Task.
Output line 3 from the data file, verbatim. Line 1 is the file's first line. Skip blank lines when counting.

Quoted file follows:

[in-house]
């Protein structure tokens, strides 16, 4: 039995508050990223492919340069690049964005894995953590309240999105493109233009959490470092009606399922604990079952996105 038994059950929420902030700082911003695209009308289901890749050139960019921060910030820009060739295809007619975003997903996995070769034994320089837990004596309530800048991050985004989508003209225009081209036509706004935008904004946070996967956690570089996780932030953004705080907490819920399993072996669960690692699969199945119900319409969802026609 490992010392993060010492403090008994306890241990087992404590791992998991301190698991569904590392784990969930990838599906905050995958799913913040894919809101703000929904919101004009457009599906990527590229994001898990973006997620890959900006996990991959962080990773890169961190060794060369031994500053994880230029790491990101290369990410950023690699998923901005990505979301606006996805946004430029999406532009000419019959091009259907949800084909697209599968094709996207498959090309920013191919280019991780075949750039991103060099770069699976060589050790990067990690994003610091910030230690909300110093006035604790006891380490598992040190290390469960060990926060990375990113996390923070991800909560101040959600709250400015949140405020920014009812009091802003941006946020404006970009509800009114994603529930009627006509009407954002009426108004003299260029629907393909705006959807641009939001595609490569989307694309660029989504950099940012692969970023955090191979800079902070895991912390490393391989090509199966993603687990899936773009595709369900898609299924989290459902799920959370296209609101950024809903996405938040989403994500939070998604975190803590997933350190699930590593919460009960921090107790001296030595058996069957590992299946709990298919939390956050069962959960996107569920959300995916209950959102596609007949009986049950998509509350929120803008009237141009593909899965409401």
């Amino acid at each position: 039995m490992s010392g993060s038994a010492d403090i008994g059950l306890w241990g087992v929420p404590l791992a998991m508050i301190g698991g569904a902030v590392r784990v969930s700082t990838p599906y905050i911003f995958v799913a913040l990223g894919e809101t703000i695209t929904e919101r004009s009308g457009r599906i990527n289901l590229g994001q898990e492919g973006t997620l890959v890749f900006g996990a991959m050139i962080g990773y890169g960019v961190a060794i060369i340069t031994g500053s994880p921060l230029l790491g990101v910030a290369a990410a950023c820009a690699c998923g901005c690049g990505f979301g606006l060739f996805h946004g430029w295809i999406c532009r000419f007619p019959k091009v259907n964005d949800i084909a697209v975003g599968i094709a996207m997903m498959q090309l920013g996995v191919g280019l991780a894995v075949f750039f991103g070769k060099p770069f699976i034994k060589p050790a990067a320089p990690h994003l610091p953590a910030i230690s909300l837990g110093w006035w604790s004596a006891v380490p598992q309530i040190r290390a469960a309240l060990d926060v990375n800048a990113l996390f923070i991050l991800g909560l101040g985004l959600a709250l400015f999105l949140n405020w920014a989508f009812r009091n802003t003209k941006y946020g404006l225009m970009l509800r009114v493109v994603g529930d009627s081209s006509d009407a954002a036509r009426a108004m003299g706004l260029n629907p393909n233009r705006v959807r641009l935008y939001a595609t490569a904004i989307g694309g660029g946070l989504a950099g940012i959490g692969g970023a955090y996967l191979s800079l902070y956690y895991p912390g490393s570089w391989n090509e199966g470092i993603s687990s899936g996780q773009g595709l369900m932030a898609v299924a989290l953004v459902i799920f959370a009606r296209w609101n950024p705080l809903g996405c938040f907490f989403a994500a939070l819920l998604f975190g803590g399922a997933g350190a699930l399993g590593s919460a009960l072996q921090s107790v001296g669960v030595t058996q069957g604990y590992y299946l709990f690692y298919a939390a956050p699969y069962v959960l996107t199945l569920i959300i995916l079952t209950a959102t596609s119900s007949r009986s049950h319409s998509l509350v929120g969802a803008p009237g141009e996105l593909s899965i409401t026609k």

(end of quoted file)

């Amino acid at each position: 039995m490992s010392g993060s038994a010492d403090i008994g059950l306890w241990g087992v929420p404590l791992a998991m508050i301190g698991g569904a902030v590392r784990v969930s700082t990838p599906y905050i911003f995958v799913a913040l990223g894919e809101t703000i695209t929904e919101r004009s009308g457009r599906i990527n289901l590229g994001q898990e492919g973006t997620l890959v890749f900006g996990a991959m050139i962080g990773y890169g960019v961190a060794i060369i340069t031994g500053s994880p921060l230029l790491g990101v910030a290369a990410a950023c820009a690699c998923g901005c690049g990505f979301g606006l060739f996805h946004g430029w295809i999406c532009r000419f007619p019959k091009v259907n964005d949800i084909a697209v975003g599968i094709a996207m997903m498959q090309l920013g996995v191919g280019l991780a894995v075949f750039f991103g070769k060099p770069f699976i034994k060589p050790a990067a320089p990690h994003l610091p953590a910030i230690s909300l837990g110093w006035w604790s004596a006891v380490p598992q309530i040190r290390a469960a309240l060990d926060v990375n800048a990113l996390f923070i991050l991800g909560l101040g985004l959600a709250l400015f999105l949140n405020w920014a989508f009812r009091n802003t003209k941006y946020g404006l225009m970009l509800r009114v493109v994603g529930d009627s081209s006509d009407a954002a036509r009426a108004m003299g706004l260029n629907p393909n233009r705006v959807r641009l935008y939001a595609t490569a904004i989307g694309g660029g946070l989504a950099g940012i959490g692969g970023a955090y996967l191979s800079l902070y956690y895991p912390g490393s570089w391989n090509e199966g470092i993603s687990s899936g996780q773009g595709l369900m932030a898609v299924a989290l953004v459902i799920f959370a009606r296209w609101n950024p705080l809903g996405c938040f907490f989403a994500a939070l819920l998604f975190g803590g399922a997933g350190a699930l399993g590593s919460a009960l072996q921090s107790v001296g669960v030595t058996q069957g604990y590992y299946l709990f690692y298919a939390a956050p699969y069962v959960l996107t199945l569920i959300i995916l079952t209950a959102t596609s119900s007949r009986s049950h319409s998509l509350v929120g969802a803008p009237g141009e996105l593909s899965i409401t026609k």